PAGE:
Previously it was possible to claim compensation for pleural plaques caused by negligent exposure to asbestos, on the grounds that although it is in itself asymptomatic, it is linked to development of diffuse pleural thickening, which causes lung impairment. It has been highly contentious, however, as to the probability of pleural plaques developing into pleural thickening or other asbestos-related illnesses. On October 17, 2007, this point was clarified by the Law Lords' ruling that workers who have pleural plaques as a result of asbestos exposure will no longer be able to seek compensation as it does not in itself constitute a disease. This ruling was, however, superseded, so far as sufferers of pleural plaques in Scotland are concerned, by the passing of the Damages (Asbestos-related Conditions)(Scotland) Act 2009, which provides that in Scots law pleural plaques are to be considered an actionable type of personal injury.
The Control of Asbestos Regulations were introduced in the UK in November 2006 and were an amalgamation of three previous sets of legislation (Asbestos Prohibition, Asbestos Licensing and the Control of Asbestos at Work Regulations) aimed at minimising the use and disturbance of asbestos containing materials within British workplaces. Essentially this legislation bans the import and use of most asbestos products and sets out guidelines on how best to manage those currently in situ.
The Control of Asbestos Regulations were amended and the revised regulations came into force on 6 April 2012 to take account of the European Commission's view that the UK had not fully implemented the EU Directive on exposure to asbestos (Directive 2009/148/EC). These changes were relatively minor and included additional requirements for non-licensed asbestos work. These changes mean that some non-licensed asbestos work now requires notification, and has additional requirements for managing this work (e.g. record keeping and health surveillance).
Dutyholders of all non-domestic properties within the UK must establish an asbestos register and a management plan. The definition of "non-domestic" is "a property or structure (commercial, domestic or residential) where work is carried out" and the obligation of a "dutyholder" is to ensure that people are not exposed to any asbestos-based materials during the course of their work. The Asbestos Register states the presence or non-presence of asbestos related to the inside and outside of the structure. The exception is where the property age (post-1999 when chrysotile asbestos was banned) would indicate that such products will not have been used during the construction of the building.
Regulation 4 prescribes that each non-domestic building's "dutyholder", as defined in law, has a duty to manage the risk from asbestos and mandates that "a suitable and sufficient assessment is carried out". Risk assessment involves a combination of factors relating to the type and condition of the asbestos-containing materials and the likelihood of disturbance and exposure. Human exposure potential depends on the number of occupants in a building and the frequency and duration of use, and the nature of any disturbance: for example, intrusive maintenance activity within the building increases the risk of exposure - removing a number of asbestos-containing ceiling tiles to undertake works above the ceiling level would raise greater risks than changing a light bulb. Buildings may be ranked according to whether disturbance activity is undertaken:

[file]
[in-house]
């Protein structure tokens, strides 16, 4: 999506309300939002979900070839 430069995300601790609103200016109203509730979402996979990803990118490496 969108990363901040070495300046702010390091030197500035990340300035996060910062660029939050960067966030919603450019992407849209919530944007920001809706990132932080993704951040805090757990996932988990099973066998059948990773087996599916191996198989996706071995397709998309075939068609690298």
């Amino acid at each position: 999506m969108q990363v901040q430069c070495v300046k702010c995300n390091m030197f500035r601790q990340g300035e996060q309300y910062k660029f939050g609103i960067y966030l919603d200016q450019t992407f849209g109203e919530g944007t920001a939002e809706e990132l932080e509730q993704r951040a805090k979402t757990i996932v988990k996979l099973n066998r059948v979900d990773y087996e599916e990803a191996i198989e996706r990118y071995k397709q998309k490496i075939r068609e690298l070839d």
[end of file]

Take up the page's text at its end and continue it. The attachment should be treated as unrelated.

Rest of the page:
The HSE uses a priority scoring tool which combines assessment of the material containing asbestos and the disturbance risk.
The outcome of the risk assessment will identify priorities for management of the locations and materials containing asbestos, for example areas which require urgent attention, materials which are not suited to any form of containment may need to be removed or encased, minor repairs may be needed, or labelling and provision of information may be sufficient to ensure that significant health risks can be avoided, e.g. for a little-used store room it may be sufficient to keep the door locked and attach a warning notice to the door.
The HSE points out that "Regulation 4 is a duty to manage, not [just] a duty to survey".
The removal of high-risk asbestos products from non-domestic properties is tightly controlled by the HSE and high-risk products such as thermal insulation must be removed under controlled conditions by licensed contractors. Further guidance on which products this applies to can be found on the HSE website along with a list of licensees.